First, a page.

As the local amateur racing champion and philandering Hammy, Patrick Ryan captures the character's blend of swagger and nonchalance. Wearing a black and red Ferrari jacket and white running shoes, Ryan offers an elastic performance of a tortured soul that spotlights Hammy's growing remorse.
Borderlands of conscience
I have reservations about the monologue play. It feels like a short cut, a bypass of the raggy business of writing scenes and dialogue and creating interactions. It allows the writer leeway to explain too much. Brian Friel bequeathed the form to contemporary Irish playwriting with his hugely successful Faith Healer. Writers like Conor McPherson, Mark O'Rowe and Eugene O'Brien have had much success using the form and audiences seem to like it. But if we must have monologue plays, then Abbie Spallen's Pumpgirl from 2006 is a particularly good example. It is revived for the Galway International Arts Festival by Decadent Theatre Company's Andrew Flynn, who also directed its Irish première nine years ago.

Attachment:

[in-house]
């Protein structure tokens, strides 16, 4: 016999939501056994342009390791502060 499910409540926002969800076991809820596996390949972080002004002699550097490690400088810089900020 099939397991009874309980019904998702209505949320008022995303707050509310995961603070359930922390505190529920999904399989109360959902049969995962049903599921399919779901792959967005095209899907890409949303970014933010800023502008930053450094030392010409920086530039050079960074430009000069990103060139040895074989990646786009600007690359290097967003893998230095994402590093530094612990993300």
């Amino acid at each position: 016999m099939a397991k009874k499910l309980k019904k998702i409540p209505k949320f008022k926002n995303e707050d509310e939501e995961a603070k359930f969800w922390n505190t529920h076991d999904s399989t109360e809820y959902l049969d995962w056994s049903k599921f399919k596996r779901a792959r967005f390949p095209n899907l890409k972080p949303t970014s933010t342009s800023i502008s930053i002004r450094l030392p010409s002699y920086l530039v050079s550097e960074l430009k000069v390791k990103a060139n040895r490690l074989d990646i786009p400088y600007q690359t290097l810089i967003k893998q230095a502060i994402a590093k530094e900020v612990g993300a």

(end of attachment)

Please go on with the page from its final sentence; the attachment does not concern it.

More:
We are in the borderlands of south Armagh, a place of chicken factories and Country and Western music. Three characters deliver inter-cutting monologues: androgynous looking Pumpgirl, who works at the petrol station; Hammy, a petrol-head customer who works in the chicken factory; his wife Sinead, who hates him. Pumpgirl has a cheerful casual relationship with Hammy, they drive to a favourite spot to smoke joints and have sex. Sinead is wretchedly unhappy in her marriage, has two small children, and is open to being seduced by any hopeless guy. Hammy is twisted with a drinking problem borne from unfulfilled ambition. He is only truly himself as a racing driver, winning occasional trophies on the amateur circuit. Their small-town drama is played out on a small stage, a raised platform surrounded by gravel, a hulking petrol pump in the background.